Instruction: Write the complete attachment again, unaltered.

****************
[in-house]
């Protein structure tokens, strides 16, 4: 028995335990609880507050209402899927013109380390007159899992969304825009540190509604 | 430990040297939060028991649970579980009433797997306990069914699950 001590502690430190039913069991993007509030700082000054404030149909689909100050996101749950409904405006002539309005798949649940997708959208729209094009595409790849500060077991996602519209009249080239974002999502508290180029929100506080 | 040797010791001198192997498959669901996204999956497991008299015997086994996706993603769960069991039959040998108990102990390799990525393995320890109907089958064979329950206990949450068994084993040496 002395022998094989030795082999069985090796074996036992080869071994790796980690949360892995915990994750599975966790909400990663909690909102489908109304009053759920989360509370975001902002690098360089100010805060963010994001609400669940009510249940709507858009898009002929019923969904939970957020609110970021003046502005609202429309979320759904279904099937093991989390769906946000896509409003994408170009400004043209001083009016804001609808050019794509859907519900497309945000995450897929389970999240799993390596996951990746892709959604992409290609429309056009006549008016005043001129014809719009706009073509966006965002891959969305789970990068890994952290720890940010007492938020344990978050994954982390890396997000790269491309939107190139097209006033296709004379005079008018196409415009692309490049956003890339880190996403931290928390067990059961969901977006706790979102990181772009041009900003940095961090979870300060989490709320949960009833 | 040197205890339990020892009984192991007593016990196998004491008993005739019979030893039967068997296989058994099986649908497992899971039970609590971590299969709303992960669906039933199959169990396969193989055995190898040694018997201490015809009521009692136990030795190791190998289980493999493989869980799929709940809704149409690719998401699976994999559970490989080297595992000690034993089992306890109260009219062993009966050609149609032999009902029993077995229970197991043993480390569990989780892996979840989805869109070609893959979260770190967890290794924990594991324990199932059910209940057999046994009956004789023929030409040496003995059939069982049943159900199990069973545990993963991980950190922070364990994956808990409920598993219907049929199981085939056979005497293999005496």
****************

[in-house]
């Protein structure tokens, strides 16, 4: 028995335990609880507050209402899927013109380390007159899992969304825009540190509604 | 430990040297939060028991649970579980009433797997306990069914699950 001590502690430190039913069991993007509030700082000054404030149909689909100050996101749950409904405006002539309005798949649940997708959208729209094009595409790849500060077991996602519209009249080239974002999502508290180029929100506080 | 040797010791001198192997498959669901996204999956497991008299015997086994996706993603769960069991039959040998108990102990390799990525393995320890109907089958064979329950206990949450068994084993040496 002395022998094989030795082999069985090796074996036992080869071994790796980690949360892995915990994750599975966790909400990663909690909102489908109304009053759920989360509370975001902002690098360089100010805060963010994001609400669940009510249940709507858009898009002929019923969904939970957020609110970021003046502005609202429309979320759904279904099937093991989390769906946000896509409003994408170009400004043209001083009016804001609808050019794509859907519900497309945000995450897929389970999240799993390596996951990746892709959604992409290609429309056009006549008016005043001129014809719009706009073509966006965002891959969305789970990068890994952290720890940010007492938020344990978050994954982390890396997000790269491309939107190139097209006033296709004379005079008018196409415009692309490049956003890339880190996403931290928390067990059961969901977006706790979102990181772009041009900003940095961090979870300060989490709320949960009833 | 040197205890339990020892009984192991007593016990196998004491008993005739019979030893039967068997296989058994099986649908497992899971039970609590971590299969709303992960669906039933199959169990396969193989055995190898040694018997201490015809009521009692136990030795190791190998289980493999493989869980799929709940809704149409690719998401699976994999559970490989080297595992000690034993089992306890109260009219062993009966050609149609032999009902029993077995229970197991043993480390569990989780892996979840989805869109070609893959979260770190967890290794924990594991324990199932059910209940057999046994009956004789023929030409040496003995059939069982049943159900199990069973545990993963991980950190922070364990994956808990409920598993219907049929199981085939056979005497293999005496």